1961 saw a fine but deceptive Celtic performance in the semi-final as John Hughes scored twice and Willie Fernie and Steve Chalmers once each to win 4-0. It was deceptive however in that it perhaps encouraged a degree of complacency which led to disaster against Dunfermline in the final.

Airdrie’s best Scottish Cup performance against us was in the semi-final of 1971 when they came back from being 1-3 down to earn a replay – to the fury of Jock Stein – but in the replay everyone wondered what the fuss was about as Celtic won easily with goals from Harry Hood and Jimmy Johnstone.

And how close Celtic came to blowing it all in 1958! 4-0 up at Broomfield and playing brilliantly, then carelessness set it and Airdrie came back to make it 4-3 and but for a great save by Dick Beattie near the end, it would have been a replay.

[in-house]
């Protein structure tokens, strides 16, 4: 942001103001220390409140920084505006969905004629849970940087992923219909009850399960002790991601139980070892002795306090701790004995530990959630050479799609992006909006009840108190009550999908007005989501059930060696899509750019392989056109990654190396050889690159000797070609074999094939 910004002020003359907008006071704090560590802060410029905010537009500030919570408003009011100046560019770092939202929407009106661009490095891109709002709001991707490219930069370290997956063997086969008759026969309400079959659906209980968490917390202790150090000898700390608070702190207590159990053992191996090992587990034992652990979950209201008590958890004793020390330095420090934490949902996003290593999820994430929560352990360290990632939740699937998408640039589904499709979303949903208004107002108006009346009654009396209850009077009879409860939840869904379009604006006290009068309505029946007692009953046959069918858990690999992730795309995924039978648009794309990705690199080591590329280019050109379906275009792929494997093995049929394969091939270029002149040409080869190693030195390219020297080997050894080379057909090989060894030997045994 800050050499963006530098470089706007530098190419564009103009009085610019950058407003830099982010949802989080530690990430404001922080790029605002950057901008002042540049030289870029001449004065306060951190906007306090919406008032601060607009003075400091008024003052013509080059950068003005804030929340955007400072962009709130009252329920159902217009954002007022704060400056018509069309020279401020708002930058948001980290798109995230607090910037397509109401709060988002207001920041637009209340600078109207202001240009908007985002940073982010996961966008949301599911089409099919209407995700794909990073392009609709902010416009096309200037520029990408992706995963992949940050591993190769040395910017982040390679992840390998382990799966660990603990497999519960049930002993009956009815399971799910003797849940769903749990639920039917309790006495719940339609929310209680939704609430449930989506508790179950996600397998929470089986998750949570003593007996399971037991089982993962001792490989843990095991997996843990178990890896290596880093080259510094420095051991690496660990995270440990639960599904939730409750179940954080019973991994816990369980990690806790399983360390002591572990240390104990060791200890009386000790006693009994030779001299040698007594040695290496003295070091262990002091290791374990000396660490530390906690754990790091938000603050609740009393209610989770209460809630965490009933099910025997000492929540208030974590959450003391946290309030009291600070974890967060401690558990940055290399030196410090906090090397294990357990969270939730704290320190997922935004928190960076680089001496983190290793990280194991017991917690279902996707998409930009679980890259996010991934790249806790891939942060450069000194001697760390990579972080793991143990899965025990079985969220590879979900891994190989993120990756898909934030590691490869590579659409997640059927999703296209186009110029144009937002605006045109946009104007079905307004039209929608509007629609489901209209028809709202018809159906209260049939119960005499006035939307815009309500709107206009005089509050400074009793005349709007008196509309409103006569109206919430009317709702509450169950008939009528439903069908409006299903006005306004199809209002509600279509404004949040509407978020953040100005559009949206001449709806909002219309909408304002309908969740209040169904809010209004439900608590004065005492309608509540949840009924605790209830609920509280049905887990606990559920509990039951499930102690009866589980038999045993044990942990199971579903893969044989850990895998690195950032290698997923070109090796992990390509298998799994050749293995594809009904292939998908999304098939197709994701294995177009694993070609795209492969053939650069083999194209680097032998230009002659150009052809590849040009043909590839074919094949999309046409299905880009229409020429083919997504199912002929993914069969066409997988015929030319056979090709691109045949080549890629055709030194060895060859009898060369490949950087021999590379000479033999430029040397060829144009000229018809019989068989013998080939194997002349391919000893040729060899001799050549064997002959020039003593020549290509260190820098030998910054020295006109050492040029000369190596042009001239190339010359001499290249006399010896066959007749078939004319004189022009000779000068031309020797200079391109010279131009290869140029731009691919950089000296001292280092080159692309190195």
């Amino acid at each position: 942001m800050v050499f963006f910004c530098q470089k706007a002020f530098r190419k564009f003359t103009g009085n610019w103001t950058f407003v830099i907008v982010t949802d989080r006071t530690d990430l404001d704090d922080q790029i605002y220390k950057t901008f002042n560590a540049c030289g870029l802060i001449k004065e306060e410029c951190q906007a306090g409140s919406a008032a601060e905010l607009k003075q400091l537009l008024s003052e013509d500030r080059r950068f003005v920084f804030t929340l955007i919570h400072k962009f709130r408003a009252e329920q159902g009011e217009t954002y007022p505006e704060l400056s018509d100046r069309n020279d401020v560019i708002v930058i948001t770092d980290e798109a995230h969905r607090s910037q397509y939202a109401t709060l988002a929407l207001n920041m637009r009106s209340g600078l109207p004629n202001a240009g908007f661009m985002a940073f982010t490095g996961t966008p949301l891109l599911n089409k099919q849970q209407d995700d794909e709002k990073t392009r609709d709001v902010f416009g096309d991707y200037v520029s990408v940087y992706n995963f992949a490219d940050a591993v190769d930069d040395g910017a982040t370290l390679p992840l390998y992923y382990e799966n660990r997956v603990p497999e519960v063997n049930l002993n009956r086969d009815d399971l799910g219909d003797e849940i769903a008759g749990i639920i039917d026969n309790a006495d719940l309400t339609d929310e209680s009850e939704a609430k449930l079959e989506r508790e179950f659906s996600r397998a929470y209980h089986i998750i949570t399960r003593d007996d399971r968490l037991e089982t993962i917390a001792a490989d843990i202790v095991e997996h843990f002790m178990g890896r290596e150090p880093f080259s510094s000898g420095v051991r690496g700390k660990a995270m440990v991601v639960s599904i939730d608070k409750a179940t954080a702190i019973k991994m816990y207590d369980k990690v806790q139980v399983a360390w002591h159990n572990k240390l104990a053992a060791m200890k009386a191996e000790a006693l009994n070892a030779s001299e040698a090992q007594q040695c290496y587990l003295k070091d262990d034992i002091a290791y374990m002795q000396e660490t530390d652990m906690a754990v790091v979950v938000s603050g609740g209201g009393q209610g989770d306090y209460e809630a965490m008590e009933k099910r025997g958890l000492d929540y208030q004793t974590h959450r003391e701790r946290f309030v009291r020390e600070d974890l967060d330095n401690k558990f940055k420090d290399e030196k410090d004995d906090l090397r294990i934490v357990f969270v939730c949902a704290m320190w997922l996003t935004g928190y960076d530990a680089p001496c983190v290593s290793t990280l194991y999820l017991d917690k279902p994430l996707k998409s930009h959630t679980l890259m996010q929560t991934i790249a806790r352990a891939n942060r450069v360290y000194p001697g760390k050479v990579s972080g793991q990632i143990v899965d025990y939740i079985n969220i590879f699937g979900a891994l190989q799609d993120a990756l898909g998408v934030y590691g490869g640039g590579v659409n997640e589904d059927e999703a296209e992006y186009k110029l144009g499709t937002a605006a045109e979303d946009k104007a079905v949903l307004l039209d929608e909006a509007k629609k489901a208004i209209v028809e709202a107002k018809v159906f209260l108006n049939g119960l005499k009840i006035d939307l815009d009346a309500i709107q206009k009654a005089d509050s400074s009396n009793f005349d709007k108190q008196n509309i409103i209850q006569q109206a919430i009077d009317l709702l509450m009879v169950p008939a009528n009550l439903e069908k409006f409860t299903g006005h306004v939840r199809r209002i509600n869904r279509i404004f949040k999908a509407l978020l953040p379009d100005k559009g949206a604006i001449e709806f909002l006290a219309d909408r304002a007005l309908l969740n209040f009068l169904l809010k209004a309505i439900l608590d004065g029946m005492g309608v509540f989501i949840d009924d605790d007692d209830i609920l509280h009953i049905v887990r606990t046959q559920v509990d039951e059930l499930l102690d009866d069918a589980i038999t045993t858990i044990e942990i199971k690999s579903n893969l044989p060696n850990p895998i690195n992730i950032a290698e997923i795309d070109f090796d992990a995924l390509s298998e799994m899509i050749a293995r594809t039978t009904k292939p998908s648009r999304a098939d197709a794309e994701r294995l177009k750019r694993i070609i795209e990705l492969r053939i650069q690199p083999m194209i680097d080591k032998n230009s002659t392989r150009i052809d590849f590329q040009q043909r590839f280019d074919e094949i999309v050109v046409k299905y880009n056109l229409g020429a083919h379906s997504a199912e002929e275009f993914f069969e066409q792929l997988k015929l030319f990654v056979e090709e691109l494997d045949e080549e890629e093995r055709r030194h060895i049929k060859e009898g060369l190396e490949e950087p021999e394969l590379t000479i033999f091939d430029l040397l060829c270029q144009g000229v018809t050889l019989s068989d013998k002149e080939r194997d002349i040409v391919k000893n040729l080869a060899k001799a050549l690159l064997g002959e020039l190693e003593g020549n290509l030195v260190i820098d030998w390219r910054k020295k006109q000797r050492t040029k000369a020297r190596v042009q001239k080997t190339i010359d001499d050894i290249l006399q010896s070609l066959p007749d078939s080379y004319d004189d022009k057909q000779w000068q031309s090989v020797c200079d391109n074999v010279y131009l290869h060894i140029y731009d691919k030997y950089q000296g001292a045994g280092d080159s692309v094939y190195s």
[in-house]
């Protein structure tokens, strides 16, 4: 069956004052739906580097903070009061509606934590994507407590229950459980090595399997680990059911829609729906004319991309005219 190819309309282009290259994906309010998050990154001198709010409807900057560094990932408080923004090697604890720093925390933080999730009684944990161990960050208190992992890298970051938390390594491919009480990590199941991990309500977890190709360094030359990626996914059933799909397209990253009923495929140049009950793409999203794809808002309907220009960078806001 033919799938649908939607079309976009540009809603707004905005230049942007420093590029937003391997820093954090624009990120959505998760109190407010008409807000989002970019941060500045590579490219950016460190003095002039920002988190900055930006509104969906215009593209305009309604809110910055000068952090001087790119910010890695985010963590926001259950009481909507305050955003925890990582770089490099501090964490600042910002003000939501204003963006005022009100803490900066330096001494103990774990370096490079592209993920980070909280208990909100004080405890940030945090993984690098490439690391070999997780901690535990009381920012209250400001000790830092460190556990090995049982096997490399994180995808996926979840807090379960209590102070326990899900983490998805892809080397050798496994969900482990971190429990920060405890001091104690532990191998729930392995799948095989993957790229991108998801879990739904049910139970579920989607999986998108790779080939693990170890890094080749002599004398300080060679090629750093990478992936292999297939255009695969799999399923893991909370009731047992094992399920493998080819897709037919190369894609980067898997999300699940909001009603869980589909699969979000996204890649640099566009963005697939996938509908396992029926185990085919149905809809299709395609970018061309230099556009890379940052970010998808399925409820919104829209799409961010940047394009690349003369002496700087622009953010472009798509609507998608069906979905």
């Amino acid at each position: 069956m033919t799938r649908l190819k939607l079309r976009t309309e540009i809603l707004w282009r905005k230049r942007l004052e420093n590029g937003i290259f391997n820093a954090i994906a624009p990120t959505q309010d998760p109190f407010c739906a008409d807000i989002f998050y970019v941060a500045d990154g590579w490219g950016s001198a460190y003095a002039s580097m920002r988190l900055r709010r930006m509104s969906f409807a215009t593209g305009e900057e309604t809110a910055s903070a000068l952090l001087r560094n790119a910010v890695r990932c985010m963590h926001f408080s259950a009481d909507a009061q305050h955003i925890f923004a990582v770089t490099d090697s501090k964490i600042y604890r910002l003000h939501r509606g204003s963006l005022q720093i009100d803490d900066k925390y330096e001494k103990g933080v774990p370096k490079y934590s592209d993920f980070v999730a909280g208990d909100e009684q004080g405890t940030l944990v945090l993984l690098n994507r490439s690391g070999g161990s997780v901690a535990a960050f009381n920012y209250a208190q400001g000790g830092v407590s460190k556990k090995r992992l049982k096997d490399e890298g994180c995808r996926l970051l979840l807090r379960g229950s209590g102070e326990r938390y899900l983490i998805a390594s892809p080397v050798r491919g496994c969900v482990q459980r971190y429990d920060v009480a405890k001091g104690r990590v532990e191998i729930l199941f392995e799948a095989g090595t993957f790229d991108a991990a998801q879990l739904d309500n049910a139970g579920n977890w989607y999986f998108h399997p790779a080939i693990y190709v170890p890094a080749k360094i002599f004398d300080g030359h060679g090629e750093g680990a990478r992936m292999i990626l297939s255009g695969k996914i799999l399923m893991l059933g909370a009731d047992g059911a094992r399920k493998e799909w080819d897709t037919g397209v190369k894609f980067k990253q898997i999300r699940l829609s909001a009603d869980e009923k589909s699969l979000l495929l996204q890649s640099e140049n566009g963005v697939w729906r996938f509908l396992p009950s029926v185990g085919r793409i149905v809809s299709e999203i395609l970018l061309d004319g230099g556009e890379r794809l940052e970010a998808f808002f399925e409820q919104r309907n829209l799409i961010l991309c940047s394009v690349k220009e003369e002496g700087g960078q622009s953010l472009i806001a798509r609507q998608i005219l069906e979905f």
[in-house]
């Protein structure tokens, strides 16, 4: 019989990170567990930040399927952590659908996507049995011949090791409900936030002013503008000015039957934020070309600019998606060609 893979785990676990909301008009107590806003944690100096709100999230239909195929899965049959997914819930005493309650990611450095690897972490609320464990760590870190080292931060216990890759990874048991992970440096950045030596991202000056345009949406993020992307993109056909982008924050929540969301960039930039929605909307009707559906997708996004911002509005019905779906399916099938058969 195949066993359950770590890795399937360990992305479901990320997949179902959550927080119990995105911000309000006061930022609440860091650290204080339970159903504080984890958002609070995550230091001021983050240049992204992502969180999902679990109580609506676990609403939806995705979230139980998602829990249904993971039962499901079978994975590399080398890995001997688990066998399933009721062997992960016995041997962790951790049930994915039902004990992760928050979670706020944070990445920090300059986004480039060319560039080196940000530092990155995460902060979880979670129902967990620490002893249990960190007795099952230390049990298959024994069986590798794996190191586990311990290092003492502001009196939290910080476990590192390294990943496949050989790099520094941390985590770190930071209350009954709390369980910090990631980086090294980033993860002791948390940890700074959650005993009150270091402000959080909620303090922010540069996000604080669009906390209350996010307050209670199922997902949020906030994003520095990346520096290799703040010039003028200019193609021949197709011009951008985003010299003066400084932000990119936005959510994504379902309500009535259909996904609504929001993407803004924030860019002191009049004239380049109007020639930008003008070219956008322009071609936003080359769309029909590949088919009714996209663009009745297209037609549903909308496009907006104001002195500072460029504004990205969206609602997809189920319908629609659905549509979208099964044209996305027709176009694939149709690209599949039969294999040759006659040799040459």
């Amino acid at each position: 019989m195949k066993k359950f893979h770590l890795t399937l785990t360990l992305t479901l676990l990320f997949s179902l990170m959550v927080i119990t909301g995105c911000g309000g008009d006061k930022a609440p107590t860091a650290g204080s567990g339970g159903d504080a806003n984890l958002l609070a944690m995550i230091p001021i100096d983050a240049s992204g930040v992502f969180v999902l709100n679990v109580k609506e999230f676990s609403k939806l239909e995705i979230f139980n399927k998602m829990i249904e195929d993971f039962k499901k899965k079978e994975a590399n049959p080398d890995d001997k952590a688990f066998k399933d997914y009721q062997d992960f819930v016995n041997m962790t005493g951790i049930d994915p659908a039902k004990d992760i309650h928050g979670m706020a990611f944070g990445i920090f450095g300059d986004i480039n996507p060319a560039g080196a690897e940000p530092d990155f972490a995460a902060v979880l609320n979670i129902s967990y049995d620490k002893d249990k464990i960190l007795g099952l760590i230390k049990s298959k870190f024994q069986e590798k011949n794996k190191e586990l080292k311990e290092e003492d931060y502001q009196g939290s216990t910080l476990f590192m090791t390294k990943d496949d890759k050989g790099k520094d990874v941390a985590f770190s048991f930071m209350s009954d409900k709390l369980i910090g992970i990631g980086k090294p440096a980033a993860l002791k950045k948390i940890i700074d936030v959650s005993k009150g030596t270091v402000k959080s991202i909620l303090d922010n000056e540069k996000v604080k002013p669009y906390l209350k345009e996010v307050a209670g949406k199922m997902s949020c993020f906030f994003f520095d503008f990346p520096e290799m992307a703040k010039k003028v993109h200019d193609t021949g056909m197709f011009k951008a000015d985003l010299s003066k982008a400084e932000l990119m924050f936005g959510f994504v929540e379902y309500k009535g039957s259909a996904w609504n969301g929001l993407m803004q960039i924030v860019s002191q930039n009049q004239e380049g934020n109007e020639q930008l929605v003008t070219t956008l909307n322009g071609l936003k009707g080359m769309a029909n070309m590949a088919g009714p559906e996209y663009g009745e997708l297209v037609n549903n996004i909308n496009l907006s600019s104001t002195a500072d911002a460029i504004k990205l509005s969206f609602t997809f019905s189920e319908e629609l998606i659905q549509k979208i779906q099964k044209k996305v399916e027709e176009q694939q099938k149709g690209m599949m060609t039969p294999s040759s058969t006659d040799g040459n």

The last encounter between the two was 1999 at Celtic Park in a dull, ordinary sort of game won 3-1 by Celtic thanks to goals from Henrik Larsson, the late Phil O’Donnell and an own goal.

Here’s the full record…(against the old Airdrie)

20 February 1909 Celtic Park, Celtic 3 Airdrie 1

26 March 1955 Hampden, semi-final, Celtic 2 Airdrie 2

4 April 1955 Hampden semi-final replay, Celtic 2 Airdrie 0

3 March 1956 Celtic Park, Celtic 2 Airdrie 1

1 February 1958 Broomfield, Celtic 4 Airdrie 3

1 April 1961 Hampden semi-final, Celtic 4 Airdrie 0

15 February 1964 Celtic Park, Celtic 4 Airdrie 1

3 April 1971 Hampden semi-final, Celtic 3 Airdrie 3

7 April 1971 Hampden semi-final replay, Celtic 2 Airdrie 0

3 May 1975 Hampden final, Celtic 3 Airdrie 1

29 January 1977 Broomfield, Airdrie 1 Celtic 1

2 February 1977 Celtic Park replay Celtic 5 Airdrie 0

27 May 1995 Hampden final, Celtic 1 Airdrie 0

23 January 1999 Celtic Park, Celtic 3 Airdrie 1

*The Airdrie that visit Celtic Park is a new club.

David Potter

About Author

The Celtic Star founder and editor David Faulds has edited numerous Celtic books over the past decade or so including several from Lisbon Lions, Willie Wallace, Tommy Gemmell and Jim Craig. Earliest Celtic memories include a win over East Fife at Celtic Park and the 4-1 League Cup loss to Partick Thistle as a 6 year old. Best game? Easy 4-2, 1979 when Ten Men Won the League. Email editor@thecelticstar.co.uk

Comments are closed.